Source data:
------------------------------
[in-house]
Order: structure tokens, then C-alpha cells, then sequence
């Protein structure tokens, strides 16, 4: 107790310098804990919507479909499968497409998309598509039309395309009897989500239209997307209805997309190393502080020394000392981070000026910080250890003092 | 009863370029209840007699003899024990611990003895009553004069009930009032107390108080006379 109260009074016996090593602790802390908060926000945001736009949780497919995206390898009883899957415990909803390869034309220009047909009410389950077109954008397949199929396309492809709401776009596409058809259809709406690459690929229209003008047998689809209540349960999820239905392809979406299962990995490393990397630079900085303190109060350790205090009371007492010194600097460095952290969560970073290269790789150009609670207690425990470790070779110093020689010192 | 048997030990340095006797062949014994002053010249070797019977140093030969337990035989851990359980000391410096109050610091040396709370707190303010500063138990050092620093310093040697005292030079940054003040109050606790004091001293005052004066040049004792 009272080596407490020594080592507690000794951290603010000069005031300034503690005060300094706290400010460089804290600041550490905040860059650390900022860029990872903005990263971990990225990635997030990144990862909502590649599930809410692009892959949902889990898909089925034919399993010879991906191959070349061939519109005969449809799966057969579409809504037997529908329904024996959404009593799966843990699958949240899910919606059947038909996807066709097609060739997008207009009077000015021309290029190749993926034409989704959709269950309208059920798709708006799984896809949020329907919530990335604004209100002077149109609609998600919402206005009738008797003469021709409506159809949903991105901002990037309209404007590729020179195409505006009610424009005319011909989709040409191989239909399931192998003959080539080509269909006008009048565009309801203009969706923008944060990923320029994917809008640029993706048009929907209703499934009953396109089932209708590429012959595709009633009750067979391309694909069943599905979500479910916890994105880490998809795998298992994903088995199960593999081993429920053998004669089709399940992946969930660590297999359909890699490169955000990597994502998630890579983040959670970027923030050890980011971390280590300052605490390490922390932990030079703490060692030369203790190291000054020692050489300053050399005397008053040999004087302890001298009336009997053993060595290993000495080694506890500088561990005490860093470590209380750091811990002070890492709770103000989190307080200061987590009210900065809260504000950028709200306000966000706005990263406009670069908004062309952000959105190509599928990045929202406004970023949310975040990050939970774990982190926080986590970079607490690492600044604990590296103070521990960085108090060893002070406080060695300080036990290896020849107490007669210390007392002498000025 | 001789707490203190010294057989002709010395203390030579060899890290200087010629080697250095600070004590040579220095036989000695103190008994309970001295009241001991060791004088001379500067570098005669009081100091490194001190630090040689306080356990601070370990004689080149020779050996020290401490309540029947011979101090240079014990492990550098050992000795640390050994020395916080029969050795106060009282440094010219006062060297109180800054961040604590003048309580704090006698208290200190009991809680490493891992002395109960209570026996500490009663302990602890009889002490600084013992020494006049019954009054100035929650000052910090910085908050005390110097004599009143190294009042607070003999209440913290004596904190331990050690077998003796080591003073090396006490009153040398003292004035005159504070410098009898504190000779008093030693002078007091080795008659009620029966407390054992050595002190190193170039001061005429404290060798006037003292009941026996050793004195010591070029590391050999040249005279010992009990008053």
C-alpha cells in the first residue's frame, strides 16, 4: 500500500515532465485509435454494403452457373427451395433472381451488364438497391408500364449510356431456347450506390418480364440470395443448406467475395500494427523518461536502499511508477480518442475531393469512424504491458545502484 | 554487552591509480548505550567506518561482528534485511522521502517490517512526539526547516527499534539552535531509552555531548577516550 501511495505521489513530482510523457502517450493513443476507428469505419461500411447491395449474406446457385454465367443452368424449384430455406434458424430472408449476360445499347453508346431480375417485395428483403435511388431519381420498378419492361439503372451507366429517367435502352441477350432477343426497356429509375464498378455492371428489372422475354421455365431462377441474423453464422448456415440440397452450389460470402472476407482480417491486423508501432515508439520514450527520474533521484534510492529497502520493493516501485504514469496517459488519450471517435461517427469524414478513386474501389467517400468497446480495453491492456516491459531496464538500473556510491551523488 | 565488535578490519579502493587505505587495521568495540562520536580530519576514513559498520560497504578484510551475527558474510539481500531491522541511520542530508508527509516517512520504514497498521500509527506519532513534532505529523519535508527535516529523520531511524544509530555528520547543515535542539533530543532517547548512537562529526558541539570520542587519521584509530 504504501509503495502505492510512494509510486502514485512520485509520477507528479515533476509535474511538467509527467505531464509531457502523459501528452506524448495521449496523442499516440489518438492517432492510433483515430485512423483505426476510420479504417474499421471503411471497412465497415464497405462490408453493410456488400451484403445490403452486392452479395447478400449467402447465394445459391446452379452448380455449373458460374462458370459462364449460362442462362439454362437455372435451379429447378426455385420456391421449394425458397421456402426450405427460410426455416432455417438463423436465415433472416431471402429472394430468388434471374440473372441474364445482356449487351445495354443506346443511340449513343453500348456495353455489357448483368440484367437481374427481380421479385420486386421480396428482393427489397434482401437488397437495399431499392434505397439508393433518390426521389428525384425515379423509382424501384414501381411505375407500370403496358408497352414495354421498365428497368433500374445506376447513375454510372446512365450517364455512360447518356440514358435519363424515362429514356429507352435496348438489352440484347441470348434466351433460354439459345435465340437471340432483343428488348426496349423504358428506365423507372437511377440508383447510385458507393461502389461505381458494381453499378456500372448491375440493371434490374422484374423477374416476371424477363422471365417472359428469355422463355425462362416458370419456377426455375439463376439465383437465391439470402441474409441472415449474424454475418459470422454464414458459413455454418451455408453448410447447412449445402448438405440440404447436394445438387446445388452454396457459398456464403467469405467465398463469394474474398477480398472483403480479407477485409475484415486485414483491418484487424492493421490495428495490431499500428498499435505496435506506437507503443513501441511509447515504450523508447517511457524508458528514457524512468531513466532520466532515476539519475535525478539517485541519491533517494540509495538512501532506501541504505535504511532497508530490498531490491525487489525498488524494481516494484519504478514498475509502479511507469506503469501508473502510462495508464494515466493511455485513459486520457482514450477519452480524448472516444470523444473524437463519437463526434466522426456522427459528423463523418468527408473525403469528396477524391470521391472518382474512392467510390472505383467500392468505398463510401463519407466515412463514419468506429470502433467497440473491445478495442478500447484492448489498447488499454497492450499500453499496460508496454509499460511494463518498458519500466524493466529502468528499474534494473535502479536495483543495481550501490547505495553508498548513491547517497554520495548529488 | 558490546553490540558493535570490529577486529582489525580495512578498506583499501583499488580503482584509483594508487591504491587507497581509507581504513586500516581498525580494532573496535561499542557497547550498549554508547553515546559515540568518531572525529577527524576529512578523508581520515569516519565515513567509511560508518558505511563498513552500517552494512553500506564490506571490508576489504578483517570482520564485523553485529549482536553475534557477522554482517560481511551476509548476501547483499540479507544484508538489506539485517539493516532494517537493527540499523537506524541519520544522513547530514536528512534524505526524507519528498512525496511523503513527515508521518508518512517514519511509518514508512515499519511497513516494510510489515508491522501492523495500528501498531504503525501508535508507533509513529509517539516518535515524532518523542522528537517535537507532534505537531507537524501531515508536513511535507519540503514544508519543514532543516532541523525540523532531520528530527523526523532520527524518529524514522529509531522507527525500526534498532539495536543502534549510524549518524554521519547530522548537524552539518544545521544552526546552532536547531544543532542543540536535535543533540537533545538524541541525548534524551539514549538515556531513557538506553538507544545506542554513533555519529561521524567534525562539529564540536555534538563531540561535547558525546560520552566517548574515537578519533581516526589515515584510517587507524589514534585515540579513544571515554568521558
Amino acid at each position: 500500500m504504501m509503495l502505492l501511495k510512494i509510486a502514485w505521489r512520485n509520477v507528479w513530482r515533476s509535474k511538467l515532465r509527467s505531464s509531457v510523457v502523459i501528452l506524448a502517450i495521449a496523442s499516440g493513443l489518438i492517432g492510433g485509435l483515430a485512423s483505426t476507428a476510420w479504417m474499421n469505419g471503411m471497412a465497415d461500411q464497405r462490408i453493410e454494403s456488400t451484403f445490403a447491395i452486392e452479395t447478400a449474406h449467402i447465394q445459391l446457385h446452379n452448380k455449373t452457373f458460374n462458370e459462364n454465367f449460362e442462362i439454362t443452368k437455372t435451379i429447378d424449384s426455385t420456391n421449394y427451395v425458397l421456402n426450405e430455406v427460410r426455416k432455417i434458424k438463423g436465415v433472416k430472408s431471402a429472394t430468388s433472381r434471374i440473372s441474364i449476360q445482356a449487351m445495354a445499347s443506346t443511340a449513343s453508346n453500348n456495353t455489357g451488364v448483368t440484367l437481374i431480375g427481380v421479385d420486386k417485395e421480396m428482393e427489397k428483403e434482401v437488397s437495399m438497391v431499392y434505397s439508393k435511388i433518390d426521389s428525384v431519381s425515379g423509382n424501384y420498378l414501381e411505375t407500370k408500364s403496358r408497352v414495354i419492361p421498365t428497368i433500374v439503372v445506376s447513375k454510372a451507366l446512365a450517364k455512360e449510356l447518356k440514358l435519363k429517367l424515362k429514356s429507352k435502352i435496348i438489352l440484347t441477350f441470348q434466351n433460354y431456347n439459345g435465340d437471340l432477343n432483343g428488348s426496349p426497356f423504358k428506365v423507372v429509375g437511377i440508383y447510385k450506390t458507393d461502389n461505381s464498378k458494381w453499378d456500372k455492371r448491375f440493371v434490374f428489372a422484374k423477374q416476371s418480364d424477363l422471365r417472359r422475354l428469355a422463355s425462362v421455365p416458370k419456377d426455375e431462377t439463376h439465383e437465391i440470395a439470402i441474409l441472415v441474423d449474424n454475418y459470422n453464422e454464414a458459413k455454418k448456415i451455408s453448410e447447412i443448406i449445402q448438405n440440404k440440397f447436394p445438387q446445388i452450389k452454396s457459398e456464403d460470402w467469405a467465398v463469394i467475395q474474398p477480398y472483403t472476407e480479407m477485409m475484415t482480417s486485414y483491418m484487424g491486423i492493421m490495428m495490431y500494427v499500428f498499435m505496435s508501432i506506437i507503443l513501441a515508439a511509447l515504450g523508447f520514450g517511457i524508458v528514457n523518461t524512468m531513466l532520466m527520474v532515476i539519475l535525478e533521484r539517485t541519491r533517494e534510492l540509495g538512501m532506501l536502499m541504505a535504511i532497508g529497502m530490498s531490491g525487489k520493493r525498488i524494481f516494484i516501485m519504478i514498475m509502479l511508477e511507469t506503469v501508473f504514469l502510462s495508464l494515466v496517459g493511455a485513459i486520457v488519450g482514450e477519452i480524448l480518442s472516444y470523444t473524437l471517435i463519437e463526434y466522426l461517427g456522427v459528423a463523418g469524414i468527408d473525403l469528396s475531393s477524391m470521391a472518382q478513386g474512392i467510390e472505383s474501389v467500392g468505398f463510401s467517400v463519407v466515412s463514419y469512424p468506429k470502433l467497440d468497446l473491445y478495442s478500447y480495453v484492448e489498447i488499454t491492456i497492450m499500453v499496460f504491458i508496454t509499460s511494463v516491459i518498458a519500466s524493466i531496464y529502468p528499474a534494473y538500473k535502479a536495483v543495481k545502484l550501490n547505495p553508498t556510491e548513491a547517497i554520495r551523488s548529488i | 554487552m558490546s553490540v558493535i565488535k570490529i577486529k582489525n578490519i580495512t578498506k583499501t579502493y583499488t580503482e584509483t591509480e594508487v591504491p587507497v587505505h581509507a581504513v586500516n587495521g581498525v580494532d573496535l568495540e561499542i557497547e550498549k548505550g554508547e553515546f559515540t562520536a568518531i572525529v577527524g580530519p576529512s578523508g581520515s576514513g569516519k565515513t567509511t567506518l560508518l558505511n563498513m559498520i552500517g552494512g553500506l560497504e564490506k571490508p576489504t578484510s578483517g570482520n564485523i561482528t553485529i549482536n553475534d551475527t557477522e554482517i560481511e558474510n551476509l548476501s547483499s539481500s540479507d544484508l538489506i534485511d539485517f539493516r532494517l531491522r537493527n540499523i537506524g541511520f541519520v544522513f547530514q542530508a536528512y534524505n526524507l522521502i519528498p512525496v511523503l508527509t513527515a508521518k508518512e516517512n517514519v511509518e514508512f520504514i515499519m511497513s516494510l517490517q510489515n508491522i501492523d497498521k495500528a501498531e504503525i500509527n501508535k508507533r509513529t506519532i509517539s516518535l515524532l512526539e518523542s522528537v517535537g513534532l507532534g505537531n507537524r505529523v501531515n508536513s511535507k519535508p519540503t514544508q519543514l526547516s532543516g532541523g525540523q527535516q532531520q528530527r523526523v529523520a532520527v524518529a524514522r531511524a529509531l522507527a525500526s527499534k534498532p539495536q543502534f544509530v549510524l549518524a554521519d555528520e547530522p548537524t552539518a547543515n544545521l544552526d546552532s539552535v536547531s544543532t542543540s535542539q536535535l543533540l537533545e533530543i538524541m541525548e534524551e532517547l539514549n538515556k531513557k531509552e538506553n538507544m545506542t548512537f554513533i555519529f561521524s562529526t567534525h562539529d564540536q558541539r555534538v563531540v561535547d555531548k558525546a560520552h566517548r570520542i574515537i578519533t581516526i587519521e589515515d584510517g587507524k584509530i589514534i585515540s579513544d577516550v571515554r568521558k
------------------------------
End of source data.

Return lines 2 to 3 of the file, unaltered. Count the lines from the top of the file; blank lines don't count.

Order: structure tokens, then C-alpha cells, then sequence
């Protein structure tokens, strides 16, 4: 107790310098804990919507479909499968497409998309598509039309395309009897989500239209997307209805997309190393502080020394000392981070000026910080250890003092 | 009863370029209840007699003899024990611990003895009553004069009930009032107390108080006379 109260009074016996090593602790802390908060926000945001736009949780497919995206390898009883899957415990909803390869034309220009047909009410389950077109954008397949199929396309492809709401776009596409058809259809709406690459690929229209003008047998689809209540349960999820239905392809979406299962990995490393990397630079900085303190109060350790205090009371007492010194600097460095952290969560970073290269790789150009609670207690425990470790070779110093020689010192 | 048997030990340095006797062949014994002053010249070797019977140093030969337990035989851990359980000391410096109050610091040396709370707190303010500063138990050092620093310093040697005292030079940054003040109050606790004091001293005052004066040049004792 009272080596407490020594080592507690000794951290603010000069005031300034503690005060300094706290400010460089804290600041550490905040860059650390900022860029990872903005990263971990990225990635997030990144990862909502590649599930809410692009892959949902889990898909089925034919399993010879991906191959070349061939519109005969449809799966057969579409809504037997529908329904024996959404009593799966843990699958949240899910919606059947038909996807066709097609060739997008207009009077000015021309290029190749993926034409989704959709269950309208059920798709708006799984896809949020329907919530990335604004209100002077149109609609998600919402206005009738008797003469021709409506159809949903991105901002990037309209404007590729020179195409505006009610424009005319011909989709040409191989239909399931192998003959080539080509269909006008009048565009309801203009969706923008944060990923320029994917809008640029993706048009929907209703499934009953396109089932209708590429012959595709009633009750067979391309694909069943599905979500479910916890994105880490998809795998298992994903088995199960593999081993429920053998004669089709399940992946969930660590297999359909890699490169955000990597994502998630890579983040959670970027923030050890980011971390280590300052605490390490922390932990030079703490060692030369203790190291000054020692050489300053050399005397008053040999004087302890001298009336009997053993060595290993000495080694506890500088561990005490860093470590209380750091811990002070890492709770103000989190307080200061987590009210900065809260504000950028709200306000966000706005990263406009670069908004062309952000959105190509599928990045929202406004970023949310975040990050939970774990982190926080986590970079607490690492600044604990590296103070521990960085108090060893002070406080060695300080036990290896020849107490007669210390007392002498000025 | 001789707490203190010294057989002709010395203390030579060899890290200087010629080697250095600070004590040579220095036989000695103190008994309970001295009241001991060791004088001379500067570098005669009081100091490194001190630090040689306080356990601070370990004689080149020779050996020290401490309540029947011979101090240079014990492990550098050992000795640390050994020395916080029969050795106060009282440094010219006062060297109180800054961040604590003048309580704090006698208290200190009991809680490493891992002395109960209570026996500490009663302990602890009889002490600084013992020494006049019954009054100035929650000052910090910085908050005390110097004599009143190294009042607070003999209440913290004596904190331990050690077998003796080591003073090396006490009153040398003292004035005159504070410098009898504190000779008093030693002078007091080795008659009620029966407390054992050595002190190193170039001061005429404290060798006037003292009941026996050793004195010591070029590391050999040249005279010992009990008053």